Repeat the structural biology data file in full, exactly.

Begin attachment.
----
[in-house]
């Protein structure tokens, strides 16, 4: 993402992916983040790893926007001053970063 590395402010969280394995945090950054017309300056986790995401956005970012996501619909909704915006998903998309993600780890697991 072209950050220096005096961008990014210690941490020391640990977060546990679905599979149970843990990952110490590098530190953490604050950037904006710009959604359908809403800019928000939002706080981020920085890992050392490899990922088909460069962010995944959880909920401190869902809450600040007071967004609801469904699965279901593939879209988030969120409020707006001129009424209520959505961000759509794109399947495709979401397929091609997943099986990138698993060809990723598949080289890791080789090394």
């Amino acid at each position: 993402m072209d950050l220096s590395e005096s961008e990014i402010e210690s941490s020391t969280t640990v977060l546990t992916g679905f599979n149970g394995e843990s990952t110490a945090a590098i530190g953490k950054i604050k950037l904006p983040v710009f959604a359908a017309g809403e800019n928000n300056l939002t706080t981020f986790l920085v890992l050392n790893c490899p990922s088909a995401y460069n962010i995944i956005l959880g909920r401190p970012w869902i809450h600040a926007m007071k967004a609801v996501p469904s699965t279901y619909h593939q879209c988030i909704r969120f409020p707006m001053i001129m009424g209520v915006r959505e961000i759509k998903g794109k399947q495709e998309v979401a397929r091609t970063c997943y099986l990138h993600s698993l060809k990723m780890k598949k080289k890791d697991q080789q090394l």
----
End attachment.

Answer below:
[in-house]
């Protein structure tokens, strides 16, 4: 993402992916983040790893926007001053970063 590395402010969280394995945090950054017309300056986790995401956005970012996501619909909704915006998903998309993600780890697991 072209950050220096005096961008990014210690941490020391640990977060546990679905599979149970843990990952110490590098530190953490604050950037904006710009959604359908809403800019928000939002706080981020920085890992050392490899990922088909460069962010995944959880909920401190869902809450600040007071967004609801469904699965279901593939879209988030969120409020707006001129009424209520959505961000759509794109399947495709979401397929091609997943099986990138698993060809990723598949080289890791080789090394």
């Amino acid at each position: 993402m072209d950050l220096s590395e005096s961008e990014i402010e210690s941490s020391t969280t640990v977060l546990t992916g679905f599979n149970g394995e843990s990952t110490a945090a590098i530190g953490k950054i604050k950037l904006p983040v710009f959604a359908a017309g809403e800019n928000n300056l939002t706080t981020f986790l920085v890992l050392n790893c490899p990922s088909a995401y460069n962010i995944i956005l959880g909920r401190p970012w869902i809450h600040a926007m007071k967004a609801v996501p469904s699965t279901y619909h593939q879209c988030i909704r969120f409020p707006m001053i001129m009424g209520v915006r959505e961000i759509k998903g794109k399947q495709e998309v979401a397929r091609t970063c997943y099986l990138h993600s698993l060809k990723m780890k598949k080289k890791d697991q080789q090394l």